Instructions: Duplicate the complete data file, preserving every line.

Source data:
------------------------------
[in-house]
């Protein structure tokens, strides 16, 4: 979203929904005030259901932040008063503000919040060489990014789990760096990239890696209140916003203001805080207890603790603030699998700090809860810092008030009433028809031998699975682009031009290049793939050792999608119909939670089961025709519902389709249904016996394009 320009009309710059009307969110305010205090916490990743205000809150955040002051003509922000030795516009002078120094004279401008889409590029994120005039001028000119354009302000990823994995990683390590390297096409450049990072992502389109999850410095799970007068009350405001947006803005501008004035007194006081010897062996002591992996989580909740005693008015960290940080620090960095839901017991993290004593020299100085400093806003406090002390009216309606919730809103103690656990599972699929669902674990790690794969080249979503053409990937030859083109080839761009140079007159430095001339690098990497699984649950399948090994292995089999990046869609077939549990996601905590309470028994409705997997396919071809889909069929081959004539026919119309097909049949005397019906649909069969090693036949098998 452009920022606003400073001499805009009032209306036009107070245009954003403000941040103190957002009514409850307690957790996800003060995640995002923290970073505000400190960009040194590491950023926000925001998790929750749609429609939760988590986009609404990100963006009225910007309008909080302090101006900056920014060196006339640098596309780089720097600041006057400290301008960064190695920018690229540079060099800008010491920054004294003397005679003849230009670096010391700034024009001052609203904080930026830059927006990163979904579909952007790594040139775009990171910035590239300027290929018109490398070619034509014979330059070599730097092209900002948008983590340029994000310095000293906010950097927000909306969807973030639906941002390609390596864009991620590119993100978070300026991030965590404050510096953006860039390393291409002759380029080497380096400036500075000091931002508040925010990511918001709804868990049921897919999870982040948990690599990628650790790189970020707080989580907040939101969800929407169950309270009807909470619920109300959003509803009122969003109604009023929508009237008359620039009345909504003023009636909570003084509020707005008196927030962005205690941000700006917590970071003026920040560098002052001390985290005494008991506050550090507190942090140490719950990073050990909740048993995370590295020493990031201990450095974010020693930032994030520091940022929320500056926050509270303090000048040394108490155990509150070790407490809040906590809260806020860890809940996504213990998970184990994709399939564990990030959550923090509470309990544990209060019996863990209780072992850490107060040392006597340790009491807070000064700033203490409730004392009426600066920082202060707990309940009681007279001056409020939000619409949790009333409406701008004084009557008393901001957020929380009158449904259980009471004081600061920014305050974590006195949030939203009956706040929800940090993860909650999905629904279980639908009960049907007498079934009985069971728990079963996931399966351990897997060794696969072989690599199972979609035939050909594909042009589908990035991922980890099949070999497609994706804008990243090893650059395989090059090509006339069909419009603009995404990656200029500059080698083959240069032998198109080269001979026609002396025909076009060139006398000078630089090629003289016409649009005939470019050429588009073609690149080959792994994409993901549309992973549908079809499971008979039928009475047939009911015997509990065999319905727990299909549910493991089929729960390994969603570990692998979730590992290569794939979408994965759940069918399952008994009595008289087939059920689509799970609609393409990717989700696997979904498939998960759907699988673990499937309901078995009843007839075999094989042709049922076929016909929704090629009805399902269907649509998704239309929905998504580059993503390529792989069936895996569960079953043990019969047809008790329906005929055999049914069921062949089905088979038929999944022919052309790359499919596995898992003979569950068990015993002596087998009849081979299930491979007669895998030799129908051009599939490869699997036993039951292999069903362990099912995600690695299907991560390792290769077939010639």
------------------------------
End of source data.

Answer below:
[in-house]
């Protein structure tokens, strides 16, 4: 979203929904005030259901932040008063503000919040060489990014789990760096990239890696209140916003203001805080207890603790603030699998700090809860810092008030009433028809031998699975682009031009290049793939050792999608119909939670089961025709519902389709249904016996394009 320009009309710059009307969110305010205090916490990743205000809150955040002051003509922000030795516009002078120094004279401008889409590029994120005039001028000119354009302000990823994995990683390590390297096409450049990072992502389109999850410095799970007068009350405001947006803005501008004035007194006081010897062996002591992996989580909740005693008015960290940080620090960095839901017991993290004593020299100085400093806003406090002390009216309606919730809103103690656990599972699929669902674990790690794969080249979503053409990937030859083109080839761009140079007159430095001339690098990497699984649950399948090994292995089999990046869609077939549990996601905590309470028994409705997997396919071809889909069929081959004539026919119309097909049949005397019906649909069969090693036949098998 452009920022606003400073001499805009009032209306036009107070245009954003403000941040103190957002009514409850307690957790996800003060995640995002923290970073505000400190960009040194590491950023926000925001998790929750749609429609939760988590986009609404990100963006009225910007309008909080302090101006900056920014060196006339640098596309780089720097600041006057400290301008960064190695920018690229540079060099800008010491920054004294003397005679003849230009670096010391700034024009001052609203904080930026830059927006990163979904579909952007790594040139775009990171910035590239300027290929018109490398070619034509014979330059070599730097092209900002948008983590340029994000310095000293906010950097927000909306969807973030639906941002390609390596864009991620590119993100978070300026991030965590404050510096953006860039390393291409002759380029080497380096400036500075000091931002508040925010990511918001709804868990049921897919999870982040948990690599990628650790790189970020707080989580907040939101969800929407169950309270009807909470619920109300959003509803009122969003109604009023929508009237008359620039009345909504003023009636909570003084509020707005008196927030962005205690941000700006917590970071003026920040560098002052001390985290005494008991506050550090507190942090140490719950990073050990909740048993995370590295020493990031201990450095974010020693930032994030520091940022929320500056926050509270303090000048040394108490155990509150070790407490809040906590809260806020860890809940996504213990998970184990994709399939564990990030959550923090509470309990544990209060019996863990209780072992850490107060040392006597340790009491807070000064700033203490409730004392009426600066920082202060707990309940009681007279001056409020939000619409949790009333409406701008004084009557008393901001957020929380009158449904259980009471004081600061920014305050974590006195949030939203009956706040929800940090993860909650999905629904279980639908009960049907007498079934009985069971728990079963996931399966351990897997060794696969072989690599199972979609035939050909594909042009589908990035991922980890099949070999497609994706804008990243090893650059395989090059090509006339069909419009603009995404990656200029500059080698083959240069032998198109080269001979026609002396025909076009060139006398000078630089090629003289016409649009005939470019050429588009073609690149080959792994994409993901549309992973549908079809499971008979039928009475047939009911015997509990065999319905727990299909549910493991089929729960390994969603570990692998979730590992290569794939979408994965759940069918399952008994009595008289087939059920689509799970609609393409990717989700696997979904498939998960759907699988673990499937309901078995009843007839075999094989042709049922076929016909929704090629009805399902269907649509998704239309929905998504580059993503390529792989069936895996569960079953043990019969047809008790329906005929055999049914069921062949089905088979038929999944022919052309790359499919596995898992003979569950068990015993002596087998009849081979299930491979007669895998030799129908051009599939490869699997036993039951292999069903362990099912995600690695299907991560390792290769077939010639």